So what do you call the best week of the year?
For the Rowes, it’s Family Camp.
For 33 years we’ve been gathering annually in late July at a county park outside Wheeling, WV, for a week of extended time together.
In 1981 there were just 22 of us; this year nearly 50 from four generations gathered: Mike’s parents and most of their 7 kids/spouses, 22 grandkids/spouses and 30 great-grands. Sister Jeannine calls the mix “Seven Layer Cake.” According to the family birthday list Poppa maintains, our three-week old granddaughter Libby is the 77th member of the clan.
So why West Virginia? Ironically, none of us live there, but it’s a median point between the east coast and the Midwest and, most importantly, affordable. We rent out all 7 cabins of 3-4 bedrooms each at Grand Vue Park, so for this one week each year it becomes the Rowe Family Compound. The kids run fearlessly from cabin to cabin always assured of having a cousin to play with.
Traditions are cherished ties that bind a family together. These days Jeannine makes the coveted peanut butter fudge that Mom Rowe is famous for, and Uncle John flips pancakes to order every Thursday morning for all comers. A dedicated group of golfers hits the links nearly every morning (at only $35 for a week’s pass!) The male cousins shoot each other in the woods with paint, air-soft guns, crossbows or the weapon du jour, and the girls make our annual pilgrimage to Gabriel Brothers for deeply discounted clothing and Wheeling Artisan Center for gifts gorgeously crafted by locals.
With seven kids in the original Rowe family, it makes shared dinner prep simple. Each family is responsible for one night. For decades, Mike’s youngest sister Lori has made taco salad on Pool Night when we reserve the Grand Vue pool for a private family party. This year taco salad was served on a Monday, prompting a flash-mob protest by the 20-somethings who arrived for dinner in their bathing suits.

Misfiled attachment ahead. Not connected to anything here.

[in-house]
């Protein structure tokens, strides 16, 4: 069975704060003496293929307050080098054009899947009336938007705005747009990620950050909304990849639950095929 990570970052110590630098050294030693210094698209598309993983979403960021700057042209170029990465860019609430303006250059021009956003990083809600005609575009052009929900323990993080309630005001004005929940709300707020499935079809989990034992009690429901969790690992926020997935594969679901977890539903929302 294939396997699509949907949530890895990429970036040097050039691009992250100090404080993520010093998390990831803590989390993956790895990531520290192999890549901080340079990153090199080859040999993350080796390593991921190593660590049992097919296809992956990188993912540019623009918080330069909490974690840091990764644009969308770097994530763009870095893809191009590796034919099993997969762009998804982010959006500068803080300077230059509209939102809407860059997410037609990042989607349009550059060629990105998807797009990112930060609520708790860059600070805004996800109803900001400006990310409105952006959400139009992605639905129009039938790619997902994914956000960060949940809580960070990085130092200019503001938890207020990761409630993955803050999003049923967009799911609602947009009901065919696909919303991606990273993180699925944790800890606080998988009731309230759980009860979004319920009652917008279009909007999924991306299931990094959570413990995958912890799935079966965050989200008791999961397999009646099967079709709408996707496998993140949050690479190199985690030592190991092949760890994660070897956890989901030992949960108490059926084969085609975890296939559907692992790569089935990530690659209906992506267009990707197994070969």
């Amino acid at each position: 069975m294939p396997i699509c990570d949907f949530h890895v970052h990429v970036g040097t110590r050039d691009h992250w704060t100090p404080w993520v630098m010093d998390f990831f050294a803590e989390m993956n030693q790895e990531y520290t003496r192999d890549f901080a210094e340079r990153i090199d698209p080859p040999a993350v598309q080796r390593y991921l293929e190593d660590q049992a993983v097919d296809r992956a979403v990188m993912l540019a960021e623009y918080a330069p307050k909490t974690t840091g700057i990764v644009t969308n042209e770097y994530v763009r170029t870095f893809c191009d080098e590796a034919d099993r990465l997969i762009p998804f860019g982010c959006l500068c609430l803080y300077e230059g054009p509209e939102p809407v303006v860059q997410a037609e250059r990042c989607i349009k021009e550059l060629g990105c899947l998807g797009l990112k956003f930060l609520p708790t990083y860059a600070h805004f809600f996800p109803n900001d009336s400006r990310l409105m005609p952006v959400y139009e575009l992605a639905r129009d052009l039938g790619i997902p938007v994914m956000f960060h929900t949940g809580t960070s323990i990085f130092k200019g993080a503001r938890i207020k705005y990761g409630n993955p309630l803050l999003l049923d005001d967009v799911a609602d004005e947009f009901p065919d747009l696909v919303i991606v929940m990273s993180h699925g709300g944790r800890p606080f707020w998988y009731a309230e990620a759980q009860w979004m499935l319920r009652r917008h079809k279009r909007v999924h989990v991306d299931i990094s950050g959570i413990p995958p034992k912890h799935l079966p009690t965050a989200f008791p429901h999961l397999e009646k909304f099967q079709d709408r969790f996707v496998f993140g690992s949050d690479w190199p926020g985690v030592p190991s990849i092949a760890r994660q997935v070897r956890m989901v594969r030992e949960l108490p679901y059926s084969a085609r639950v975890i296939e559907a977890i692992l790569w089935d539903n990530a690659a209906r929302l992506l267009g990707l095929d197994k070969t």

Fiercely competitive games of Hand and Foot and Mexican Train are interrupted by thunder riding in over the West Virginia hills. We rush outside together to marvel at bands of color stretched across the twilight sky. At our Friday night campfire, cousins grab anything that produces sound for a country hoedown. Fiddles and ukuleles. Guitars and violins. Milk jugs and spoons.
At Pool Night this year we were surprised to discover twice the number of lifeguards on duty as we usually have – more than needful for a family overflowing with competitive swimmers.
As soon as the annual Bucket Relay and games of Sharks and Minnows began, two of the guards jumped in to join the fun. “They asked to be assigned to guard for your family,” the Camp Manager related cheerfully the next day, “because they heard what a great time you guys have together.”
It’s easy to Photoshop memories, removing the relational blemishes and wrinkles, but we know our own imperfections all too well. As a family we have survived serious car accidents and a jet hijacking, attempted murder (not of one another, though we’ve been tempted…), and life-threatening illnesses.
We know each other’s faults and foibles, public humiliations and private agonies. But those stories are not ours to tell. We share each other’s pain only with the One who can heal it.
This past Sunday as Mike and I headed west I felt the same melancholy wistfulness I do every year when Camp is over. West Virginia is almost heaven.
Family Camp is ours to experience only for a time and I hate to see it end. Yet how thankful I am for a home to return to.
Do you think the longing and the leave-taking prepare us for something greater? Someday Life Camp will end, too. The bodies the Apostle Paul calls our “tents” will have served their final purpose.
Home waits up ahead around the bend that we can’t see yet.
It will be Heaven. No almost about it.
Glory, I can’t wait.